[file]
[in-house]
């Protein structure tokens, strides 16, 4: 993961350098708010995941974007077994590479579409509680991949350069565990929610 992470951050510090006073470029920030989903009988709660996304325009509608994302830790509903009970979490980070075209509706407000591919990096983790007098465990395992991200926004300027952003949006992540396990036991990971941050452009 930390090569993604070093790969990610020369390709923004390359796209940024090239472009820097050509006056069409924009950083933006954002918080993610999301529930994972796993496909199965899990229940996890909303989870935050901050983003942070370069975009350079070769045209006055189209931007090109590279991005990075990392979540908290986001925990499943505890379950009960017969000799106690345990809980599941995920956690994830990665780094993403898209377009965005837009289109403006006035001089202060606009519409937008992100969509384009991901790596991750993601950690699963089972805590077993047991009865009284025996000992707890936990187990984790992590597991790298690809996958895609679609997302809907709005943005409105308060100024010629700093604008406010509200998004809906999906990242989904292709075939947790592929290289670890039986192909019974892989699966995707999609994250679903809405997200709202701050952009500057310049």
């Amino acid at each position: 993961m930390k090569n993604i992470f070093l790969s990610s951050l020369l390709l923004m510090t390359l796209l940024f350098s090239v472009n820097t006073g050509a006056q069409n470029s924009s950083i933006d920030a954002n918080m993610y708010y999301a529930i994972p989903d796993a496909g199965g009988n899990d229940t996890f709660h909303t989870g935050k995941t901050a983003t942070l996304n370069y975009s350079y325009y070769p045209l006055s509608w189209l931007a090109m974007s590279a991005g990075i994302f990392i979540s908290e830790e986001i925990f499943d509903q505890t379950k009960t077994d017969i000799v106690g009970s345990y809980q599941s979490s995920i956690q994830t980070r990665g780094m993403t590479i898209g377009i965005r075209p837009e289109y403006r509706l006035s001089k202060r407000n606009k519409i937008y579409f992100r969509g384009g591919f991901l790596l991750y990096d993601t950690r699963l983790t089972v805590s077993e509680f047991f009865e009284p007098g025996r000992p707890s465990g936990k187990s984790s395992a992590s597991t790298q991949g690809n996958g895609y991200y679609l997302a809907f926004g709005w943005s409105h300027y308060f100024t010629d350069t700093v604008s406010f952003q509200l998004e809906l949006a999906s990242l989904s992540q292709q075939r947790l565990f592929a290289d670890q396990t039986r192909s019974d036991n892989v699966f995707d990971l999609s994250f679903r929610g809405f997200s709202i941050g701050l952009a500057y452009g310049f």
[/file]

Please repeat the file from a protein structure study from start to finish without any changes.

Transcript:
[in-house]
């Protein structure tokens, strides 16, 4: 993961350098708010995941974007077994590479579409509680991949350069565990929610 992470951050510090006073470029920030989903009988709660996304325009509608994302830790509903009970979490980070075209509706407000591919990096983790007098465990395992991200926004300027952003949006992540396990036991990971941050452009 930390090569993604070093790969990610020369390709923004390359796209940024090239472009820097050509006056069409924009950083933006954002918080993610999301529930994972796993496909199965899990229940996890909303989870935050901050983003942070370069975009350079070769045209006055189209931007090109590279991005990075990392979540908290986001925990499943505890379950009960017969000799106690345990809980599941995920956690994830990665780094993403898209377009965005837009289109403006006035001089202060606009519409937008992100969509384009991901790596991750993601950690699963089972805590077993047991009865009284025996000992707890936990187990984790992590597991790298690809996958895609679609997302809907709005943005409105308060100024010629700093604008406010509200998004809906999906990242989904292709075939947790592929290289670890039986192909019974892989699966995707999609994250679903809405997200709202701050952009500057310049």
């Amino acid at each position: 993961m930390k090569n993604i992470f070093l790969s990610s951050l020369l390709l923004m510090t390359l796209l940024f350098s090239v472009n820097t006073g050509a006056q069409n470029s924009s950083i933006d920030a954002n918080m993610y708010y999301a529930i994972p989903d796993a496909g199965g009988n899990d229940t996890f709660h909303t989870g935050k995941t901050a983003t942070l996304n370069y975009s350079y325009y070769p045209l006055s509608w189209l931007a090109m974007s590279a991005g990075i994302f990392i979540s908290e830790e986001i925990f499943d509903q505890t379950k009960t077994d017969i000799v106690g009970s345990y809980q599941s979490s995920i956690q994830t980070r990665g780094m993403t590479i898209g377009i965005r075209p837009e289109y403006r509706l006035s001089k202060r407000n606009k519409i937008y579409f992100r969509g384009g591919f991901l790596l991750y990096d993601t950690r699963l983790t089972v805590s077993e509680f047991f009865e009284p007098g025996r000992p707890s465990g936990k187990s984790s395992a992590s597991t790298q991949g690809n996958g895609y991200y679609l997302a809907f926004g709005w943005s409105h300027y308060f100024t010629d350069t700093v604008s406010f952003q509200l998004e809906l949006a999906s990242l989904s992540q292709q075939r947790l565990f592929a290289d670890q396990t039986r192909s019974d036991n892989v699966f995707d990971l999609s994250f679903r929610g809405f997200s709202i941050g701050l952009a500057y452009g310049f």